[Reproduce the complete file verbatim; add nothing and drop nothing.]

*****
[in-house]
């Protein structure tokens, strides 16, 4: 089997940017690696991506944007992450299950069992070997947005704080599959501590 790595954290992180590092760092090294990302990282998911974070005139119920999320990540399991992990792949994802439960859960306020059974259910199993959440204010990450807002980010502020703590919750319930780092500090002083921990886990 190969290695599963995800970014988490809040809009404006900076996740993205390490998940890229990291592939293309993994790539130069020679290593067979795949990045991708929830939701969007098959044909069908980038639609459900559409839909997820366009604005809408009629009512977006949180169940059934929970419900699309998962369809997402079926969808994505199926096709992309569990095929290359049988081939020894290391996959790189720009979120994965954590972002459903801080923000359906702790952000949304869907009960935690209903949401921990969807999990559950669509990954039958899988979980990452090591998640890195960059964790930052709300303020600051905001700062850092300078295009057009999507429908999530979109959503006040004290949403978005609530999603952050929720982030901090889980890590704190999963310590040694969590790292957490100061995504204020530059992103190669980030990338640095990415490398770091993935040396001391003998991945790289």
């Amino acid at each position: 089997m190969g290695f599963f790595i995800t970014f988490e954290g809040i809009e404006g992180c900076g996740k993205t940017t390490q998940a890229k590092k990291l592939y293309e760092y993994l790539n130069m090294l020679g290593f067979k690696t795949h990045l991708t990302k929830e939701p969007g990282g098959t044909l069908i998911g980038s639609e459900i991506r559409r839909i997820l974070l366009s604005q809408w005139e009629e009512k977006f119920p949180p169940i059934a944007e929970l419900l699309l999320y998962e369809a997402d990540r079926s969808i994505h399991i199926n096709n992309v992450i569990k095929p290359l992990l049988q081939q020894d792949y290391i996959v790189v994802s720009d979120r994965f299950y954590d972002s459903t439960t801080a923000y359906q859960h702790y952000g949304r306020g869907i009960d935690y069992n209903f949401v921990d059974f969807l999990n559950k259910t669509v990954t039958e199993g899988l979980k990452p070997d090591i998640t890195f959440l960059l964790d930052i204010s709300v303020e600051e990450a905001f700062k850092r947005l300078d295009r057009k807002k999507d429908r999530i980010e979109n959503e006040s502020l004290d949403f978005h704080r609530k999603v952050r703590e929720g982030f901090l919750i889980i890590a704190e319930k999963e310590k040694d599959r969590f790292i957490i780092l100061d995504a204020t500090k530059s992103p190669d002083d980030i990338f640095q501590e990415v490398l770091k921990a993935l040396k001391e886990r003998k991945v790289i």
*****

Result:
[in-house]
């Protein structure tokens, strides 16, 4: 089997940017690696991506944007992450299950069992070997947005704080599959501590 790595954290992180590092760092090294990302990282998911974070005139119920999320990540399991992990792949994802439960859960306020059974259910199993959440204010990450807002980010502020703590919750319930780092500090002083921990886990 190969290695599963995800970014988490809040809009404006900076996740993205390490998940890229990291592939293309993994790539130069020679290593067979795949990045991708929830939701969007098959044909069908980038639609459900559409839909997820366009604005809408009629009512977006949180169940059934929970419900699309998962369809997402079926969808994505199926096709992309569990095929290359049988081939020894290391996959790189720009979120994965954590972002459903801080923000359906702790952000949304869907009960935690209903949401921990969807999990559950669509990954039958899988979980990452090591998640890195960059964790930052709300303020600051905001700062850092300078295009057009999507429908999530979109959503006040004290949403978005609530999603952050929720982030901090889980890590704190999963310590040694969590790292957490100061995504204020530059992103190669980030990338640095990415490398770091993935040396001391003998991945790289």
């Amino acid at each position: 089997m190969g290695f599963f790595i995800t970014f988490e954290g809040i809009e404006g992180c900076g996740k993205t940017t390490q998940a890229k590092k990291l592939y293309e760092y993994l790539n130069m090294l020679g290593f067979k690696t795949h990045l991708t990302k929830e939701p969007g990282g098959t044909l069908i998911g980038s639609e459900i991506r559409r839909i997820l974070l366009s604005q809408w005139e009629e009512k977006f119920p949180p169940i059934a944007e929970l419900l699309l999320y998962e369809a997402d990540r079926s969808i994505h399991i199926n096709n992309v992450i569990k095929p290359l992990l049988q081939q020894d792949y290391i996959v790189v994802s720009d979120r994965f299950y954590d972002s459903t439960t801080a923000y359906q859960h702790y952000g949304r306020g869907i009960d935690y069992n209903f949401v921990d059974f969807l999990n559950k259910t669509v990954t039958e199993g899988l979980k990452p070997d090591i998640t890195f959440l960059l964790d930052i204010s709300v303020e600051e990450a905001f700062k850092r947005l300078d295009r057009k807002k999507d429908r999530i980010e979109n959503e006040s502020l004290d949403f978005h704080r609530k999603v952050r703590e929720g982030f901090l919750i889980i890590a704190e319930k999963e310590k040694d599959r969590f790292i957490i780092l100061d995504a204020t500090k530059s992103p190669d002083d980030i990338f640095q501590e990415v490398l770091k921990a993935l040396k001391e886990r003998k991945v790289i």